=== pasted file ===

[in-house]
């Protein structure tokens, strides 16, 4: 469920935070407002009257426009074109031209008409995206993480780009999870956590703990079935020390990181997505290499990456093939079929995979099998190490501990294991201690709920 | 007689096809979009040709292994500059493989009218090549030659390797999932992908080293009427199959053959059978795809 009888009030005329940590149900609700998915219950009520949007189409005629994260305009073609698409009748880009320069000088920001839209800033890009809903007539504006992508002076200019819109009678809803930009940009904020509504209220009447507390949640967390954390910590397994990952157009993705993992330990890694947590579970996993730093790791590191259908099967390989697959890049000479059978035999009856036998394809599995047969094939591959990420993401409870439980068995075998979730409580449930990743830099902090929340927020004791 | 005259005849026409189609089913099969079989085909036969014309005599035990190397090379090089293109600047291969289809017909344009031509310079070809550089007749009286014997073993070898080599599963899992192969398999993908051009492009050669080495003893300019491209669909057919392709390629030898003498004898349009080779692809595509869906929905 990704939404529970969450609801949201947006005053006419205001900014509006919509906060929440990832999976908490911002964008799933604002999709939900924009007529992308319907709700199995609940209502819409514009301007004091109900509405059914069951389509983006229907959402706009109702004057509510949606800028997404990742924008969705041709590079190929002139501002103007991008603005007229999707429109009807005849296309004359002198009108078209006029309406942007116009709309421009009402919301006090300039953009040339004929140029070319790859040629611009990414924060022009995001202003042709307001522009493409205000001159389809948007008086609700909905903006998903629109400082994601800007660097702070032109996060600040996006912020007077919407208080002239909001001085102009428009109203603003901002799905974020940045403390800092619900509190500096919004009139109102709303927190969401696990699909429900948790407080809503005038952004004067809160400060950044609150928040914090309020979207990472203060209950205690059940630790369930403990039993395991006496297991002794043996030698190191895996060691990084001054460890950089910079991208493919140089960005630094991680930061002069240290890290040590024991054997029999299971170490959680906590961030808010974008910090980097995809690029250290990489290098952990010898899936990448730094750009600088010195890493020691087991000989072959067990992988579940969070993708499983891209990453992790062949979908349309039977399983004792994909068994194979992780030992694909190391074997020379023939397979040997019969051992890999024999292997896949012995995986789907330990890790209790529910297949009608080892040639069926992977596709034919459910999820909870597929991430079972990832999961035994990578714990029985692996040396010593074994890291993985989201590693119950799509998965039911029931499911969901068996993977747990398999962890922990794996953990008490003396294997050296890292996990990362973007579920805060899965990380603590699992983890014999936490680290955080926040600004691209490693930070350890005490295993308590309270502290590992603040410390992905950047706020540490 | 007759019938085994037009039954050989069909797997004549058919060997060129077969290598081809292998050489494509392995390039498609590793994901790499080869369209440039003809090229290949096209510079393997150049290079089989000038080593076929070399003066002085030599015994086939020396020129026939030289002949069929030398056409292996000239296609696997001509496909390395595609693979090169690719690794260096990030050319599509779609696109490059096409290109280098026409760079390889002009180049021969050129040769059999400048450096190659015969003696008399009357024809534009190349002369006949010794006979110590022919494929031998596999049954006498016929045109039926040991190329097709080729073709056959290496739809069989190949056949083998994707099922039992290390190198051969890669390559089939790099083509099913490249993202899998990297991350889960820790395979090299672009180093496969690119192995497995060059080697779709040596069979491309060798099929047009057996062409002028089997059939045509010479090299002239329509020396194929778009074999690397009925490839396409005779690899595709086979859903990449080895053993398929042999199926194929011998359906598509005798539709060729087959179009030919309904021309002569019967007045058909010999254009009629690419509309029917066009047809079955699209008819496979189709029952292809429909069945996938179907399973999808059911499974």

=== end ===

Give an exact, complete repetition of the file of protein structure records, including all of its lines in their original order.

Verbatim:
[in-house]
């Protein structure tokens, strides 16, 4: 469920935070407002009257426009074109031209008409995206993480780009999870956590703990079935020390990181997505290499990456093939079929995979099998190490501990294991201690709920 | 007689096809979009040709292994500059493989009218090549030659390797999932992908080293009427199959053959059978795809 009888009030005329940590149900609700998915219950009520949007189409005629994260305009073609698409009748880009320069000088920001839209800033890009809903007539504006992508002076200019819109009678809803930009940009904020509504209220009447507390949640967390954390910590397994990952157009993705993992330990890694947590579970996993730093790791590191259908099967390989697959890049000479059978035999009856036998394809599995047969094939591959990420993401409870439980068995075998979730409580449930990743830099902090929340927020004791 | 005259005849026409189609089913099969079989085909036969014309005599035990190397090379090089293109600047291969289809017909344009031509310079070809550089007749009286014997073993070898080599599963899992192969398999993908051009492009050669080495003893300019491209669909057919392709390629030898003498004898349009080779692809595509869906929905 990704939404529970969450609801949201947006005053006419205001900014509006919509906060929440990832999976908490911002964008799933604002999709939900924009007529992308319907709700199995609940209502819409514009301007004091109900509405059914069951389509983006229907959402706009109702004057509510949606800028997404990742924008969705041709590079190929002139501002103007991008603005007229999707429109009807005849296309004359002198009108078209006029309406942007116009709309421009009402919301006090300039953009040339004929140029070319790859040629611009990414924060022009995001202003042709307001522009493409205000001159389809948007008086609700909905903006998903629109400082994601800007660097702070032109996060600040996006912020007077919407208080002239909001001085102009428009109203603003901002799905974020940045403390800092619900509190500096919004009139109102709303927190969401696990699909429900948790407080809503005038952004004067809160400060950044609150928040914090309020979207990472203060209950205690059940630790369930403990039993395991006496297991002794043996030698190191895996060691990084001054460890950089910079991208493919140089960005630094991680930061002069240290890290040590024991054997029999299971170490959680906590961030808010974008910090980097995809690029250290990489290098952990010898899936990448730094750009600088010195890493020691087991000989072959067990992988579940969070993708499983891209990453992790062949979908349309039977399983004792994909068994194979992780030992694909190391074997020379023939397979040997019969051992890999024999292997896949012995995986789907330990890790209790529910297949009608080892040639069926992977596709034919459910999820909870597929991430079972990832999961035994990578714990029985692996040396010593074994890291993985989201590693119950799509998965039911029931499911969901068996993977747990398999962890922990794996953990008490003396294997050296890292996990990362973007579920805060899965990380603590699992983890014999936490680290955080926040600004691209490693930070350890005490295993308590309270502290590992603040410390992905950047706020540490 | 007759019938085994037009039954050989069909797997004549058919060997060129077969290598081809292998050489494509392995390039498609590793994901790499080869369209440039003809090229290949096209510079393997150049290079089989000038080593076929070399003066002085030599015994086939020396020129026939030289002949069929030398056409292996000239296609696997001509496909390395595609693979090169690719690794260096990030050319599509779609696109490059096409290109280098026409760079390889002009180049021969050129040769059999400048450096190659015969003696008399009357024809534009190349002369006949010794006979110590022919494929031998596999049954006498016929045109039926040991190329097709080729073709056959290496739809069989190949056949083998994707099922039992290390190198051969890669390559089939790099083509099913490249993202899998990297991350889960820790395979090299672009180093496969690119192995497995060059080697779709040596069979491309060798099929047009057996062409002028089997059939045509010479090299002239329509020396194929778009074999690397009925490839396409005779690899595709086979859903990449080895053993398929042999199926194929011998359906598509005798539709060729087959179009030919309904021309002569019967007045058909010999254009009629690419509309029917066009047809079955699209008819496979189709029952292809429909069945996938179907399973999808059911499974």